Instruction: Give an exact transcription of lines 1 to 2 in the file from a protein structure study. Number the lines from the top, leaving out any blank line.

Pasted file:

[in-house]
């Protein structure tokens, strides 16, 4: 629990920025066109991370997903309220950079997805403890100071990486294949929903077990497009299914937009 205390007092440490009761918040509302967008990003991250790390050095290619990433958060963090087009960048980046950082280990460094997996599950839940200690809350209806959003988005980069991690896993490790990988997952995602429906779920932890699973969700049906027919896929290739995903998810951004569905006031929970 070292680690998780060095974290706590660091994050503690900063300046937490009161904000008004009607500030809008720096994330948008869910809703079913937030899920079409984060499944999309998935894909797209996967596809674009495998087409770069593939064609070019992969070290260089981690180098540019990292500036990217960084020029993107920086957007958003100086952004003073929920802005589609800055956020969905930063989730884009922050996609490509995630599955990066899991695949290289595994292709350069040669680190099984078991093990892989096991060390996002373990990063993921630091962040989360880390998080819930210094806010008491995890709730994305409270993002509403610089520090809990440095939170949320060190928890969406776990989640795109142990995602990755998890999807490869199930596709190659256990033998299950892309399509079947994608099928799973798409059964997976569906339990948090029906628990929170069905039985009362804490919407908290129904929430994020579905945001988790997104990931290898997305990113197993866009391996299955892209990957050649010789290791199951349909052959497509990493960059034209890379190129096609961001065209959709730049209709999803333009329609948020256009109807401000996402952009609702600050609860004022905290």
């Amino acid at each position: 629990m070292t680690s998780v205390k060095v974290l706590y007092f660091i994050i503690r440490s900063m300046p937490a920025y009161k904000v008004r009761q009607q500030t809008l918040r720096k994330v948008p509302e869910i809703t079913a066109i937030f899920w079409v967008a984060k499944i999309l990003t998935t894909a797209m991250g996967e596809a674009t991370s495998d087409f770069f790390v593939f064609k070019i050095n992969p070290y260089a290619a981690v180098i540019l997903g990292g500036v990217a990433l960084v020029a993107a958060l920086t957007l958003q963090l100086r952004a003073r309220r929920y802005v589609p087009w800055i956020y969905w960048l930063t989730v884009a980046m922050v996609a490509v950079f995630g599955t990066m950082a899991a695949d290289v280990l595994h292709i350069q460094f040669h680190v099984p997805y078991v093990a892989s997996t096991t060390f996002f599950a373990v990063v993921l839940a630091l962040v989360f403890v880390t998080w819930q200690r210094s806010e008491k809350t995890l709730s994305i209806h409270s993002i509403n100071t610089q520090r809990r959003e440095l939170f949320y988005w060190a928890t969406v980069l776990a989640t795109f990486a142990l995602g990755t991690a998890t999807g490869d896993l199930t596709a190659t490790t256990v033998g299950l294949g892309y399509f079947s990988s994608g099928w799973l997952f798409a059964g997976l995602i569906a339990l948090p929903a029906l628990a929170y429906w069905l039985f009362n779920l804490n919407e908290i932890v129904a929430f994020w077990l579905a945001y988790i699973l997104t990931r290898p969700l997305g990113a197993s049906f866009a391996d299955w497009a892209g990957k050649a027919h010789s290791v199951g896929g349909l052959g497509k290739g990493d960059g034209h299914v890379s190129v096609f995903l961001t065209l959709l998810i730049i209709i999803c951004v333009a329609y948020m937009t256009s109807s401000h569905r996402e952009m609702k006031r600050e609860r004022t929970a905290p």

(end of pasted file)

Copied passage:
[in-house]
């Protein structure tokens, strides 16, 4: 629990920025066109991370997903309220950079997805403890100071990486294949929903077990497009299914937009 205390007092440490009761918040509302967008990003991250790390050095290619990433958060963090087009960048980046950082280990460094997996599950839940200690809350209806959003988005980069991690896993490790990988997952995602429906779920932890699973969700049906027919896929290739995903998810951004569905006031929970 070292680690998780060095974290706590660091994050503690900063300046937490009161904000008004009607500030809008720096994330948008869910809703079913937030899920079409984060499944999309998935894909797209996967596809674009495998087409770069593939064609070019992969070290260089981690180098540019990292500036990217960084020029993107920086957007958003100086952004003073929920802005589609800055956020969905930063989730884009922050996609490509995630599955990066899991695949290289595994292709350069040669680190099984078991093990892989096991060390996002373990990063993921630091962040989360880390998080819930210094806010008491995890709730994305409270993002509403610089520090809990440095939170949320060190928890969406776990989640795109142990995602990755998890999807490869199930596709190659256990033998299950892309399509079947994608099928799973798409059964997976569906339990948090029906628990929170069905039985009362804490919407908290129904929430994020579905945001988790997104990931290898997305990113197993866009391996299955892209990957050649010789290791199951349909052959497509990493960059034209890379190129096609961001065209959709730049209709999803333009329609948020256009109807401000996402952009609702600050609860004022905290």